Most states have Medicaid Home and Community-Based Services (HCBS) waivers that provide for respite care among other services. These waiver programs, also referred to as 1915(c) waivers, help individuals who are eligible for nursing home level care but prefer to receive these services in their home or community.

Medicaid, a joint federal and state program that helps cover medical costs for some people with limited income and resources, can indeed help cover the cost of respite care. However, the specifics can vary significantly depending on the state and the individual’s eligibility.

Most states have Medicaid Home and Community-Based Services (HCBS) waivers that provide for respite care among other services. These waiver programs, also referred to as 1915(c) waivers, help individuals who are eligible for nursing home level care but prefer to receive these services in their home or community.

Out-of-Pocket Payment

Understanding who pays for respite care implies that in some cases where insurance does not cover respite care, and there are no applicable government programs, the costs must be handled out-of-pocket by the individual or family requiring the service. Out-of-pocket payment essentially means that the costs of respite care are paid directly by the individual or family without reimbursement from insurance or government programs.

Out-of-pocket expenses for respite care can vary greatly depending on several factors:

  • Type of care: The type of respite care can significantly impact the overall cost. In-home respite care might be priced by the hour, while facility-based care (like adult day care centers or overnight nursing homes) might charge daily or weekly rates.
  • Duration of care: The length of respite care required is another factor that will affect out-of-pocket costs. Respite care can range from a few hours a week to provide a primary caregiver with a short break, up to several weeks at a time for situations such as a caregiver’s vacation or recovery from illness or surgery.
  • Caregiver qualifications: The qualifications of the individual providing respite care can also influence cost. Professional caregivers or those with specialized training (such as dementia care) may charge higher rates than less experienced or less specialized caregivers.

For many families, out-of-pocket payment can be a significant financial commitment. It is crucial to carefully assess the needs of the care recipient and the budget constraints to find the most cost-effective solution. Various resources, including financial advisors or social workers, can provide guidance and help navigate the process of financing respite care.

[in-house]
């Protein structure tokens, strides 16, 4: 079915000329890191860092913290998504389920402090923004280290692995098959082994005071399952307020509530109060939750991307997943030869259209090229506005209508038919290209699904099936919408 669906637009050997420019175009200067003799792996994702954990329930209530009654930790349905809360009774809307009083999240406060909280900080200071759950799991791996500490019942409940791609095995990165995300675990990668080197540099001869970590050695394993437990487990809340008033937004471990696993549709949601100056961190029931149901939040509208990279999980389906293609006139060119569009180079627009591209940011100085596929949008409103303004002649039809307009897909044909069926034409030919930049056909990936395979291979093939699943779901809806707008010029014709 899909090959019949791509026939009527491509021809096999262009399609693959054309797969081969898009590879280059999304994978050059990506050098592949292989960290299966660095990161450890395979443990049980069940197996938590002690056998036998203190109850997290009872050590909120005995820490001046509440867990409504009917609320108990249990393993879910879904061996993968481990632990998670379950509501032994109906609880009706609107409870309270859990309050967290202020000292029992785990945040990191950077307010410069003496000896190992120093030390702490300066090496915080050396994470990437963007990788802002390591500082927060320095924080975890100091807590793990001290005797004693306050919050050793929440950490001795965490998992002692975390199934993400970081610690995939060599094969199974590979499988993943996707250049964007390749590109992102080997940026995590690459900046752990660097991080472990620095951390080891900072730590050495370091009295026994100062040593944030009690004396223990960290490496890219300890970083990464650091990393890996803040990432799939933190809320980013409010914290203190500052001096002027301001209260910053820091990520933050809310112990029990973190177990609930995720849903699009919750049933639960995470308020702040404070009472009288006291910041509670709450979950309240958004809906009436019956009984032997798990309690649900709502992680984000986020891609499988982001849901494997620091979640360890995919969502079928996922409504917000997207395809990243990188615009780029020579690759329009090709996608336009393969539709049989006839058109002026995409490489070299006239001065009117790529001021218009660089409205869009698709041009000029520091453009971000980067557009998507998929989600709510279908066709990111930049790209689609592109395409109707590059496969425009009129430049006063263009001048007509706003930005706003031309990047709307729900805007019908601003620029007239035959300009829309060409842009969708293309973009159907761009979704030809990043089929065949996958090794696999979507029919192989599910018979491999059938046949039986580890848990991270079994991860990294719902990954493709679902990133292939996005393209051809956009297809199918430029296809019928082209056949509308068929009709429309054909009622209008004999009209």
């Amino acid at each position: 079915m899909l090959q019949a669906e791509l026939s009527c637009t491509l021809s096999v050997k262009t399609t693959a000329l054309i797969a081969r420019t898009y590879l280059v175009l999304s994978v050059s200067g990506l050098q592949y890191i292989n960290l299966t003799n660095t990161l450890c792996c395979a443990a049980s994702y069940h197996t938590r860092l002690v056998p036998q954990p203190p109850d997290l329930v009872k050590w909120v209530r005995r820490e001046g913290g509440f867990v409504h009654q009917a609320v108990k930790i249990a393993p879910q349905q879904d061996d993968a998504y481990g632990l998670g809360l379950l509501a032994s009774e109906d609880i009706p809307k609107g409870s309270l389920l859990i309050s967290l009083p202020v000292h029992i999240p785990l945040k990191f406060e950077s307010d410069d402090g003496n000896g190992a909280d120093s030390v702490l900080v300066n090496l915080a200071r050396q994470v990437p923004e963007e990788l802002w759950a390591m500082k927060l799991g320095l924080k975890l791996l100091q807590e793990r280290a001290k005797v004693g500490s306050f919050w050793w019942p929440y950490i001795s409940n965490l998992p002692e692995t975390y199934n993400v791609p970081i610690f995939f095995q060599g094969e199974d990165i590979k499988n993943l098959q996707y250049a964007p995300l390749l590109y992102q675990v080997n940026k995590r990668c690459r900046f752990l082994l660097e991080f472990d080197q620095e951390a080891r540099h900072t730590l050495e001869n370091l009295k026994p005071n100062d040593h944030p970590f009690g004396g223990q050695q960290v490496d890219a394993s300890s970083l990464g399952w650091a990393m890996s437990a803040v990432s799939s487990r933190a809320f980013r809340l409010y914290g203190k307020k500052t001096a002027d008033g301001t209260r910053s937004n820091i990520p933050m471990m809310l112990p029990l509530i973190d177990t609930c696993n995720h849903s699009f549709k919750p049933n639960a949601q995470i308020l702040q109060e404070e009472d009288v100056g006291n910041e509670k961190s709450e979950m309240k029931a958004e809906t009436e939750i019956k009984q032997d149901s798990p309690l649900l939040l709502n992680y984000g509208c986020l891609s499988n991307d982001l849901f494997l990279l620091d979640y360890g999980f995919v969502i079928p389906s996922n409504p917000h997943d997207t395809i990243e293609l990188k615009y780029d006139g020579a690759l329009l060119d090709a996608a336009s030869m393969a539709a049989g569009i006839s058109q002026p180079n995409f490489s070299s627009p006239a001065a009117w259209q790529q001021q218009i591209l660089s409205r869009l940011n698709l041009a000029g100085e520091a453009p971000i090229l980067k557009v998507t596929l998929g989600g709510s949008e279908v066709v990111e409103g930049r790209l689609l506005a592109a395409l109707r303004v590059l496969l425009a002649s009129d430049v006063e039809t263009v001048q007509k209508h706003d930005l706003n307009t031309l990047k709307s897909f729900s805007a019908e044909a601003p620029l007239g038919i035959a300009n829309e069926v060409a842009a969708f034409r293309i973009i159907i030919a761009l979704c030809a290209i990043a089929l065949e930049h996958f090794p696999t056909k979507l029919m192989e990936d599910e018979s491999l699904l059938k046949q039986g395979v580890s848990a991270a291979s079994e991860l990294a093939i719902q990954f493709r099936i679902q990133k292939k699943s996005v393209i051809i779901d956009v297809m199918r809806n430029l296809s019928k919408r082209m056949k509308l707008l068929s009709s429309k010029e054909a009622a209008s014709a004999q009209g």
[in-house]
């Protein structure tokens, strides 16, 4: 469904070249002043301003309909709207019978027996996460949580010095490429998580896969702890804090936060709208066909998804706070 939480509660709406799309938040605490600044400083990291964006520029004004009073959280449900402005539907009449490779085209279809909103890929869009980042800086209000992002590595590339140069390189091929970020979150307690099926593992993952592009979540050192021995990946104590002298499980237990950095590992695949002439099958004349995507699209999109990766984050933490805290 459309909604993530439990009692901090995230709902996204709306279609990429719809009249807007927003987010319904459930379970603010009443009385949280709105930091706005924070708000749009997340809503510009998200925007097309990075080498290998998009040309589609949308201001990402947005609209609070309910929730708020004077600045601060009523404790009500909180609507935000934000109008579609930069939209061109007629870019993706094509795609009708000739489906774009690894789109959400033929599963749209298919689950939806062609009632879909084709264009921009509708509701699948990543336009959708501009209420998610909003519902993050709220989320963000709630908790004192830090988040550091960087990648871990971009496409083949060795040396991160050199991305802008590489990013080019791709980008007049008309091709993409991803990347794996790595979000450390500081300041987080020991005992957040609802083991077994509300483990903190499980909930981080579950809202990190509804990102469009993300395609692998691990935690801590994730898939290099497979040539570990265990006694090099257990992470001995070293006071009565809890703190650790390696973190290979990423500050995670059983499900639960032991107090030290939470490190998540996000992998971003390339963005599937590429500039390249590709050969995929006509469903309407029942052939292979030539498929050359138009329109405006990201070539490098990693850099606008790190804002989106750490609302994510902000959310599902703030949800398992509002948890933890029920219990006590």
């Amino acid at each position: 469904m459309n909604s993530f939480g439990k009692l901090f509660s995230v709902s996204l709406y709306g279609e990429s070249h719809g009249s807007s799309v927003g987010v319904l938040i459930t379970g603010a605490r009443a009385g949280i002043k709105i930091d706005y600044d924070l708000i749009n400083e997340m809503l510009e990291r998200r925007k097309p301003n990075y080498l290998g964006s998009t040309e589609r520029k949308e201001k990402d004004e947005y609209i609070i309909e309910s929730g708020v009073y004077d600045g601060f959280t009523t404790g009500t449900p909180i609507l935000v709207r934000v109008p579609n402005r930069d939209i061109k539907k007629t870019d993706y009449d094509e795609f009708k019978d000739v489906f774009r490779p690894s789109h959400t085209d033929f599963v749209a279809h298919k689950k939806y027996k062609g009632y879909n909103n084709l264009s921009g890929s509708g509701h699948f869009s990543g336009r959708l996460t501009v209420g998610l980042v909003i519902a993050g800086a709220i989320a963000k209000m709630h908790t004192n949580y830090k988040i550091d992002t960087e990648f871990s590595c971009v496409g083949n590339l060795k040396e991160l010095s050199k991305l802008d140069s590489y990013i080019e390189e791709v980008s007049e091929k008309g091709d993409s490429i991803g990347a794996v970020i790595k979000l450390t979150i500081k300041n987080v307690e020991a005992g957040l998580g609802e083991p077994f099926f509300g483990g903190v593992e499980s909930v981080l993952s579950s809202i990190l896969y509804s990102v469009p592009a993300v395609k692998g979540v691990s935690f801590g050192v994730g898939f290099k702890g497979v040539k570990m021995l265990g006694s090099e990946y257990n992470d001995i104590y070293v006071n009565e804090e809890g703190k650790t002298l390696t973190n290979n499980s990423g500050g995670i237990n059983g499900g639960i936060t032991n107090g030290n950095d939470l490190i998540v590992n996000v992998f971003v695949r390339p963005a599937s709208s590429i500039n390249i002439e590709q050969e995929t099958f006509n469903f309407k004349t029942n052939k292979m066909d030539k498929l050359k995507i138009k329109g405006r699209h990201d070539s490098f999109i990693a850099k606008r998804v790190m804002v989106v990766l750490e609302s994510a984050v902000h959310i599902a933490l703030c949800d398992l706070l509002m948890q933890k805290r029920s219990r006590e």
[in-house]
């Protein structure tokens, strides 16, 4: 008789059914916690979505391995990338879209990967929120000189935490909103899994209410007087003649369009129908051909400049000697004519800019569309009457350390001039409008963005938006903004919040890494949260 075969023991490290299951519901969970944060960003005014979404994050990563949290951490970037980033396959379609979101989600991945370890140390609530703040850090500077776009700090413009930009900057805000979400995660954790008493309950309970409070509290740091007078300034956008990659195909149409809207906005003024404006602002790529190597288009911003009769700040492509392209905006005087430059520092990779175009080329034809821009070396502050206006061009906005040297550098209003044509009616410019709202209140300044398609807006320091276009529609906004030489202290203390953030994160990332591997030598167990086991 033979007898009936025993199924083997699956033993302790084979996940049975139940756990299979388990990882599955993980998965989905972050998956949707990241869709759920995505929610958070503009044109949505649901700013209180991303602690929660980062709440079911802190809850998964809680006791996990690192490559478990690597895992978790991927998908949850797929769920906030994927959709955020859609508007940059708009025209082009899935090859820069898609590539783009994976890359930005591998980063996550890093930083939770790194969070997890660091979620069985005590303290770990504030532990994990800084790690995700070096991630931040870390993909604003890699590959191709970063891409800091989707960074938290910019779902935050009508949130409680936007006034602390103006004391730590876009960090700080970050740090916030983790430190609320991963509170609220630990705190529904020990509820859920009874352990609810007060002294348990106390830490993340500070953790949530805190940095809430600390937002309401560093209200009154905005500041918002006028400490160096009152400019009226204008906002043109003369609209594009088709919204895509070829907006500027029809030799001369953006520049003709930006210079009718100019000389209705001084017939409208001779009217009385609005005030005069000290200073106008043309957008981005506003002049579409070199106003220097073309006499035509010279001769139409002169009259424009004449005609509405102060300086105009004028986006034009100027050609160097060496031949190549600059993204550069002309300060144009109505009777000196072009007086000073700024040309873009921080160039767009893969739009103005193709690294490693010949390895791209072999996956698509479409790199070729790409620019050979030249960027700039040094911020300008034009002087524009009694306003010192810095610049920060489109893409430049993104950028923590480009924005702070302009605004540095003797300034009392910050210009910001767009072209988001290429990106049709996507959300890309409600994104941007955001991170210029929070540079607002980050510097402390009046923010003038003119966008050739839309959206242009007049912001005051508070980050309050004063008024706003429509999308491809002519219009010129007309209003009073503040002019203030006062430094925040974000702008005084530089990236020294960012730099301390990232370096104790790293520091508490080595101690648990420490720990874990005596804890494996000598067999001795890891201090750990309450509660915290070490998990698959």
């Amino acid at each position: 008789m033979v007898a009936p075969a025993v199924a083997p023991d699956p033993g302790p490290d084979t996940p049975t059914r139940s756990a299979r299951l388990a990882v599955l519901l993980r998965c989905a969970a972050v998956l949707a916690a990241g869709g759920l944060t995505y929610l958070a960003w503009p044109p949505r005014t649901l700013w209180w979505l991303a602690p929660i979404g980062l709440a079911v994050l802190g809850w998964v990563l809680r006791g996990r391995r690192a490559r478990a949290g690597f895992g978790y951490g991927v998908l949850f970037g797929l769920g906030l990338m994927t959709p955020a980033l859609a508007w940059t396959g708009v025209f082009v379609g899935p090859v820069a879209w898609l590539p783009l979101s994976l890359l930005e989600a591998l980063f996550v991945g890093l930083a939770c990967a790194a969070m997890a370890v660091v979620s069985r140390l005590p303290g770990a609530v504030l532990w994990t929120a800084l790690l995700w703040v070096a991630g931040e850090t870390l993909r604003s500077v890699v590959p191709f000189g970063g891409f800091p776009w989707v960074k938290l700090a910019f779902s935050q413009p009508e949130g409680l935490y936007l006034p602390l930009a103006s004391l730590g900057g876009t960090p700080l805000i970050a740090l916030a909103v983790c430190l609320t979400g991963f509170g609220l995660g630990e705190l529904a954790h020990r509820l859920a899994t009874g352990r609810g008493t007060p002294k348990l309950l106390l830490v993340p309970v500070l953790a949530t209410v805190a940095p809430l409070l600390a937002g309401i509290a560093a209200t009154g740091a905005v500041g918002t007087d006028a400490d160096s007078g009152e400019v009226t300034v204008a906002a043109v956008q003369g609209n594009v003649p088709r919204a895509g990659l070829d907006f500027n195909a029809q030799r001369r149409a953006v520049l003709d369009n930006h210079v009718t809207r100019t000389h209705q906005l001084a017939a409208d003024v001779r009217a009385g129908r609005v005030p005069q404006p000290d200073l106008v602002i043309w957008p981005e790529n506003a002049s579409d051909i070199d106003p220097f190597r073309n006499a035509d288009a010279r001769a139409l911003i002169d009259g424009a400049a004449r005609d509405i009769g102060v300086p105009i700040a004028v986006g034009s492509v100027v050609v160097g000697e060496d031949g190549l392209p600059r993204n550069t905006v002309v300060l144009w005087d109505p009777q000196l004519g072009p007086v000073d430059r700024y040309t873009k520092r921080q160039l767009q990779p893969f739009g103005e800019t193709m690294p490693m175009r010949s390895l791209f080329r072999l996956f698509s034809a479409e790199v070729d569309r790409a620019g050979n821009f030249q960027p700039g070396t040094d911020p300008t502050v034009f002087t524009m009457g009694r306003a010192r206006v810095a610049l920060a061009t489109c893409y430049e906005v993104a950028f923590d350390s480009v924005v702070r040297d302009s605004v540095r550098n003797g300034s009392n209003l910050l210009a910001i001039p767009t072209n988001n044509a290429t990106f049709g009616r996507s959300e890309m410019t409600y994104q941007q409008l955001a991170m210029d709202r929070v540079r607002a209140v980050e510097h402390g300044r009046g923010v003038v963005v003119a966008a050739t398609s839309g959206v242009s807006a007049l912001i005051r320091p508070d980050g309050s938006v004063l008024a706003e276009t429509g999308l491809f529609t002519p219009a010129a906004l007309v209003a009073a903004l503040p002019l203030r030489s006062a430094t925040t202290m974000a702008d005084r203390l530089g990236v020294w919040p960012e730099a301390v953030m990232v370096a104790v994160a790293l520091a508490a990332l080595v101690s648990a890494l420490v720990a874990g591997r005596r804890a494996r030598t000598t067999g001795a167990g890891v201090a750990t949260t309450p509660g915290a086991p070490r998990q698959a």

Cost of Respite Care Per Week

The cost of respite care can vary widely depending on several factors, including the level of care needed, the type of respite care (in-home vs. facility-based), the geographic location, and the duration of the services.

In the case of in-home respite care, caregivers are typically paid an hourly rate. According to the Genworth 2022 Cost of Care Survey, the national median hourly rate for homemaker services, which includes general in-home care, is around $25 per hour. However, rates can be higher or lower depending on the location and the specific services required.

For facility-based respite care, such as adult day care centers or overnight stays in nursing homes, costs are often calculated on a daily or weekly basis. According to the same Genworth survey, the national median cost for adult day care services is around $78 per day. For a semi-private room in a nursing home, the median daily cost is approximately $255.

Given these rates, a week of respite care can range from about $550 for adult day care (assuming a five-day week) to $1,785 for a semi-private room in a nursing home. However, it’s important to note that these are just estimates and actual costs can vary. Some providers may offer discounted rates for longer periods of care or for individuals with financial need.

Conclusion: Who Pays for Respite Care for the Elderly?

The financial responsibility of respite care often falls on a combination of private insurance, government aid, and out-of-pocket payment. You now know who pays for respite care for the elderly. It will greatly depend on individual circumstances, including financial status, location, and the specific needs of the care recipient. Careful research and consultation with professionals can help find the most suitable and affordable respite care options.

To sum up, respite care is an invaluable resource for caregivers and care recipients alike. Despite the potential financial concerns, it offers substantial health benefits and peace of mind. Therefore, understanding who pays for respite care is vital for those considering this form of support.

If you have any other questions or if you are ready to hire a caregiver, Tahara Health is a leading home care agency that offers respite care in Pennsylvania!


  1. Alzheimer’s Association. (2022). Respite Care. Retrieved from https://www.alz.org/help-support/caregiving/care-options/respite-care
  2. American Association for Long-Term Care Insurance. (2021). Long-Term Care Insurance Facts – Data – Statistics – 2021 Report. Retrieved from http://www.aaltci.org/long-term-care-insurance/learning-center/ltcfacts-2021.php
  3. Genworth. (2022). Cost of Care Survey. Retrieved from https://www.genworth.com/aging-and-you/finances/cost-of-care.html
  4. National Institute on Aging. (2020). Respite Care. Retrieved from https://www.nia.nih.gov/health/what-respite-care
  5. U.S. Department of Health & Human Services. (2021). Long-Term Care. Retrieved from https://www.hhs.gov/aging/long-term-care/index.html
  6. Zarit, S. H., Kim, K., Femia, E. E., Almeida, D. M., Savla, J., & Molenaar, P. C. (2011). Effects of adult day care on daily stress of caregivers: a within-person approach. The journals of gerontology. Series B, Psychological sciences and social sciences, 66(5), 538–546. https://doi.org/10.1093/geronb/gbr030